Every time I bring a new pet into the house, I have a week or two of complete and utter panic, thinking I’ve made a huge mistake, this is a terrible match, and we’ll never make it work. Then we figure it out and all is well.
Honestly though, I haven’t had that moment yet with Kekoa. Granted it’s only been 2 days, but she has pretty seamlessly integrated into the house so far. Brody is jealous- make that insanely jealous- but they are getting along just fine, no arguments over resources or anything like that.
She does not inhale her food in 10 seconds flat. She does not eat Barbies. She asks to go outside. She is a perfect houseguest.
Her tail never, ever stops wagging. It takes out glasses on the coffee table. It knocks stuff off the shelves at work. She looks at you so imploringly with her bright brown eyes, almost desperate in her appeal for approval and love. “Please don’t leave me,” she begs. “I promise to be good and happy- see?”
I know that she has some separation anxiety issues, based on the report from her prior owner as well as her general barnacle-ness with me. All day, when I’d go into an exam room, I’d have to put her into a sit-stay to keep her from going in with me. Then about three minutes into the exam we’d hear some loud and indignant huffing and puffing from outside the exam room door. The clients were all very understanding of the heavy breathing.
She had to go into a run for a little while while we were working with some nervous cats, and then I heard what got her into trouble at her last home. This quiet little girl has a VOICE when she is alone and anxious. No one at work cares- we’re all used to tuning it out. If she barks at home when she’s alone, it’s OK too- the neighbors are set far enough back that they won’t hear it. Manageable.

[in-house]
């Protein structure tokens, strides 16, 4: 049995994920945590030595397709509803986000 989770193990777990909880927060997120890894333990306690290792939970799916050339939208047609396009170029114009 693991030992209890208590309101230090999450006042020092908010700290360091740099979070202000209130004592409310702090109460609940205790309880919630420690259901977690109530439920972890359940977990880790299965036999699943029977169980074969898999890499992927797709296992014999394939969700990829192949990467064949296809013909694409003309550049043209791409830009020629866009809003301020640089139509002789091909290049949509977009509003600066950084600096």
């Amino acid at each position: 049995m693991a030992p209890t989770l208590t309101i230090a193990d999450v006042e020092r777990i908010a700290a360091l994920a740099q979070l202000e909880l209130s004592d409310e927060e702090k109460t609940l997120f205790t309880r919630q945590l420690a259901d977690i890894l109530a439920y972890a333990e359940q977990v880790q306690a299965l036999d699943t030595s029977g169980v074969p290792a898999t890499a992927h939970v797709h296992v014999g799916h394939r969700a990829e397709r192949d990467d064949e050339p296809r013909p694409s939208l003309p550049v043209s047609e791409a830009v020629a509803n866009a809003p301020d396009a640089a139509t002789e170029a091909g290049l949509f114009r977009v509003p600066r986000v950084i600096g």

Ideally, I’d like to reduce that anxiety of hers instead of just ignoring it. I have discussed separation anxiety with owners, though I haven’t had the “pleasure” of working through it myself. That is OK. It will be good practice for me to go through it, just like the unexpectedly difficult process of housebreaking Brody gave me more sympathy for clients than I had prior. We’ll figure it out.
So onto more important considerations:
Kekoa is very difficult to pronounce. The kids, when they aren’t calling her Licky, call her Kokea, or Ricola. I don’t want to change her name- she’s had enough instability in her life as it is- but I have to figure out which of two nicknames are going to work best. She responds to both:
Kiki, or Koa? Voting is open. 🙂